On Monday, February 7, Plant City opens its fifth location in Bryant University’s Newport Hall, continuing a partnership that helps Bryant students eat healthy and learn more about the world around them. Aiming higher than simply preparing tasty plant-based food, Plant City’s mission is focused on health, sustainability, social justice, and giving back to the community — including the opportunities afforded to Bryant students.
“We are so excited to have Plant City X at Bryant,” says Dr. Inge-Lise Ameer, Vice President of Student Affairs and Dean of Students. “It is a wonderful opportunity for our students to experience delicious, plant-based food options.”
For Plant City co-founder and Bryant University trustee Kim Anderson ’22H, the Bryant connections run deep. Her parents, Robert Sprague and Audrey (Perreault) Sprague, were both members of the Bryant College’s Class of 1956 and her father-in-law, Charlie Collis, was a former Bryant trustee who received an honorary degree from Bryant College in 1983. Her mother also taught at Bryant for six years after graduation. In 2022, Anderson was awarded an honorary doctorate in business from Bryant for her efforts as an entrepreneur and business leader committed to building a better future.
Anderson’s work is her passion and she’s driven to share what she’s learned about healthy, sustainable, and ethical living and dining — and about the keys to running a successful business. A regular presence at Bryant, she has spoken at events including the university’s Day of Understanding and presented to university classes.
“I really love the interaction I have with Bryant students here because they’re so thoughtful and so engaged,” says Anderson. “I especially love being part of the Q-and-A sessions because they have so many great questions.”
She’s also helped to ensure Bryant students can find some of the answers on their own. Bill Robatzek ‘24, for instance, obtained first-hand experience when Plant City invited his Foundations of Marketing Management class to observe one of their restaurants and examine their marketing efforts — and even make suggestions the company could use going forward.
“Plant City welcomed us with open arms,” adds Robatzek, who says that learning about the ins-and-outs of an actual business was perfect preparation for his future career as a consultant and a chance to see how his studies can be applied in real life. “This is the sort of hands-on experience you need. I was able to talk to people and observe the restaurant and see how it all really works.”
He was especially impressed with Anderson’s involvement in the process. “She was really accessible, and it was kind of amazing to talk to a real CEO who would take the time to answer my questions,” he says. “Not many students have that opportunity.”
Anderson notes that the real-world experiential learning opportunities Bryant offers are a differentiator for students. “The experience students get gives them practice flexing that muscle of ‘outside the box’ thinking. Having that experience of hunkering down with a problem set and wrestling with it and coming up with real-world solutions is going to make a real difference for them.”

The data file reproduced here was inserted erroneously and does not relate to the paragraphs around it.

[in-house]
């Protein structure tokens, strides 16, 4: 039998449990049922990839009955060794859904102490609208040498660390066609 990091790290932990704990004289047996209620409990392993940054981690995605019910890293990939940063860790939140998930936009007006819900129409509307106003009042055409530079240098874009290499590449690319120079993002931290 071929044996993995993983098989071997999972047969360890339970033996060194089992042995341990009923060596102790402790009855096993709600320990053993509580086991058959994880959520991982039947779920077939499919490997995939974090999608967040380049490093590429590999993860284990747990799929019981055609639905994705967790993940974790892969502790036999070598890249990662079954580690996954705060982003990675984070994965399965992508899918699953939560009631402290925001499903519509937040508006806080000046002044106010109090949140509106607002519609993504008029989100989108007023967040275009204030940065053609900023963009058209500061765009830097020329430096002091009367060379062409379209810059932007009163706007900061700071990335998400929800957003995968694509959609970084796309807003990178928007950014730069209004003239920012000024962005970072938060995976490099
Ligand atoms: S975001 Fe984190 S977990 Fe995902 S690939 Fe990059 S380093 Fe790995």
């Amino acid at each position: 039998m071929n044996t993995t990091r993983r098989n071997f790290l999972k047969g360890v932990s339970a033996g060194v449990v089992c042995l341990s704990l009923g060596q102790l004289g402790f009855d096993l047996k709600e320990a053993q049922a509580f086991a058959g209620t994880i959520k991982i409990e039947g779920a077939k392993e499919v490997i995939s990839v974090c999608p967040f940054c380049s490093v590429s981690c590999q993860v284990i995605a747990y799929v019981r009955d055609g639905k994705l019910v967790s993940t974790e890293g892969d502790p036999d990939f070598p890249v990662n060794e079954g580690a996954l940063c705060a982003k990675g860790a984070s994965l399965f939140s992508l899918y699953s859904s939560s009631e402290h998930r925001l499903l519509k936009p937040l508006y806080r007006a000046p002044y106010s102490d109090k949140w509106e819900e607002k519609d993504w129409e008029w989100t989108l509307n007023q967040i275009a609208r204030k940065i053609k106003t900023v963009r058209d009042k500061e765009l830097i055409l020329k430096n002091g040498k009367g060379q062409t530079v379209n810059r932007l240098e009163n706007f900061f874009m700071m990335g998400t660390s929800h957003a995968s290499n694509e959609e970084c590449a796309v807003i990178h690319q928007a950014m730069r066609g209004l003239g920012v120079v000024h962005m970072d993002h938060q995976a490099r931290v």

“It’s a real part of their mission and seeing how passionate they are about it helps to remind you that there’s so many things we can all do to support sustainability, and that there are organizations we can support to make an impact.”
Bryant students are also learning how Plant City puts those problem-solving skills to work to address some of the world’s largest issues. Aimee Parenteau ’23 visited Plant City through her Corporate Social Responsibility in the Global Supply Chain course to learn more about the organization’s sustainability efforts. By choosing a plant-based meal over an animal-based meal, restaurant officials said, the company and patrons have saved 27,015,710 square feet of forest and 524,376,700 gallons of water. Plant City has also diverted 376 tons of trash from the local landfill by composting, they noted.
Parenteau, an officer in Bryant’s student-run SustainUS organization, which works to develop a more sustainable campus and to create social awareness about sustainability, came away from the visit inspired and she resolved to take some of the ideas from the Plant City model and institute them back on campus.
“Sustainability isn’t just something they talk about,” she notes. “It’s a real part of their mission and seeing how passionate they are about it helps to remind you that there’s so many things we can all do to support sustainability, and that there are organizations we can support to make an impact. This is something that people, especially people in my generation, are looking for.”
The fact that the food is good, she says, makes it even better. “I really liked their pizza and avocado toast,” says Parenteau. “I’m excited to eat there again.”
Adds Robatzek with a laugh, “I’ll be honest, at first I was a little bit skeptical. But when I tried the food and learned more about the community they’d built and what’s important to them, it definitely convinced me.”
Bryant University’s Plant City location is open:
Sunday–Thursday: 4 pm–10 pm
Friday and Saturday: 4 pm–11 pm
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